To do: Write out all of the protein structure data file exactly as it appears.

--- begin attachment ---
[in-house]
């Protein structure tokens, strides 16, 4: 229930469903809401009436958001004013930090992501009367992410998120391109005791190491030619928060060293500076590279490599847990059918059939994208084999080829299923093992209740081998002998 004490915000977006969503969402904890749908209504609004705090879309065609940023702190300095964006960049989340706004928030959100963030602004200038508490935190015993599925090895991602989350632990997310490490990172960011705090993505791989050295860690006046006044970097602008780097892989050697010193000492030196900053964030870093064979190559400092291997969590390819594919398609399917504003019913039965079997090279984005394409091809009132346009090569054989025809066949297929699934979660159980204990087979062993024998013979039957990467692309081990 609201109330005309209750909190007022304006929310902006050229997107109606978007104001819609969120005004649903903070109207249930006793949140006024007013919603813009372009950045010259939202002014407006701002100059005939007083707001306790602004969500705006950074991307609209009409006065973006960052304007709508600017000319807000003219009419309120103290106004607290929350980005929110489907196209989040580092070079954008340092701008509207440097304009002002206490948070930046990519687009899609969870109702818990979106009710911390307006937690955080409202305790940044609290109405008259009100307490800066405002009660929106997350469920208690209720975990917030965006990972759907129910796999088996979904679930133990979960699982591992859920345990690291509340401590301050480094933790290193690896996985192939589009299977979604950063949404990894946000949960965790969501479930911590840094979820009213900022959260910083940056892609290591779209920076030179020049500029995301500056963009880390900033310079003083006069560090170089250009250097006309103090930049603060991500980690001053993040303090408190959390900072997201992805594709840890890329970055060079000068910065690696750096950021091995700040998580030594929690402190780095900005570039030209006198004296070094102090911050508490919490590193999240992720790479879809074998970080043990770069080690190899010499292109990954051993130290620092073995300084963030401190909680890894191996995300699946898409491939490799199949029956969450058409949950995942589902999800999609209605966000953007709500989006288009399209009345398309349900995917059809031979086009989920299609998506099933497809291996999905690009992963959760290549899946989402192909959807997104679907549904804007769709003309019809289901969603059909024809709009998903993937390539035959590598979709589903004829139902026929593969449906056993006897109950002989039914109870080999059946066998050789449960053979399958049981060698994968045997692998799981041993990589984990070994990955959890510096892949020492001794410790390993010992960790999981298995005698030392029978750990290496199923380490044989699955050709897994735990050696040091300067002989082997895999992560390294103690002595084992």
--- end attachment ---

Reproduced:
[in-house]
């Protein structure tokens, strides 16, 4: 229930469903809401009436958001004013930090992501009367992410998120391109005791190491030619928060060293500076590279490599847990059918059939994208084999080829299923093992209740081998002998 004490915000977006969503969402904890749908209504609004705090879309065609940023702190300095964006960049989340706004928030959100963030602004200038508490935190015993599925090895991602989350632990997310490490990172960011705090993505791989050295860690006046006044970097602008780097892989050697010193000492030196900053964030870093064979190559400092291997969590390819594919398609399917504003019913039965079997090279984005394409091809009132346009090569054989025809066949297929699934979660159980204990087979062993024998013979039957990467692309081990 609201109330005309209750909190007022304006929310902006050229997107109606978007104001819609969120005004649903903070109207249930006793949140006024007013919603813009372009950045010259939202002014407006701002100059005939007083707001306790602004969500705006950074991307609209009409006065973006960052304007709508600017000319807000003219009419309120103290106004607290929350980005929110489907196209989040580092070079954008340092701008509207440097304009002002206490948070930046990519687009899609969870109702818990979106009710911390307006937690955080409202305790940044609290109405008259009100307490800066405002009660929106997350469920208690209720975990917030965006990972759907129910796999088996979904679930133990979960699982591992859920345990690291509340401590301050480094933790290193690896996985192939589009299977979604950063949404990894946000949960965790969501479930911590840094979820009213900022959260910083940056892609290591779209920076030179020049500029995301500056963009880390900033310079003083006069560090170089250009250097006309103090930049603060991500980690001053993040303090408190959390900072997201992805594709840890890329970055060079000068910065690696750096950021091995700040998580030594929690402190780095900005570039030209006198004296070094102090911050508490919490590193999240992720790479879809074998970080043990770069080690190899010499292109990954051993130290620092073995300084963030401190909680890894191996995300699946898409491939490799199949029956969450058409949950995942589902999800999609209605966000953007709500989006288009399209009345398309349900995917059809031979086009989920299609998506099933497809291996999905690009992963959760290549899946989402192909959807997104679907549904804007769709003309019809289901969603059909024809709009998903993937390539035959590598979709589903004829139902026929593969449906056993006897109950002989039914109870080999059946066998050789449960053979399958049981060698994968045997692998799981041993990589984990070994990955959890510096892949020492001794410790390993010992960790999981298995005698030392029978750990290496199923380490044989699955050709897994735990050696040091300067002989082997895999992560390294103690002595084992």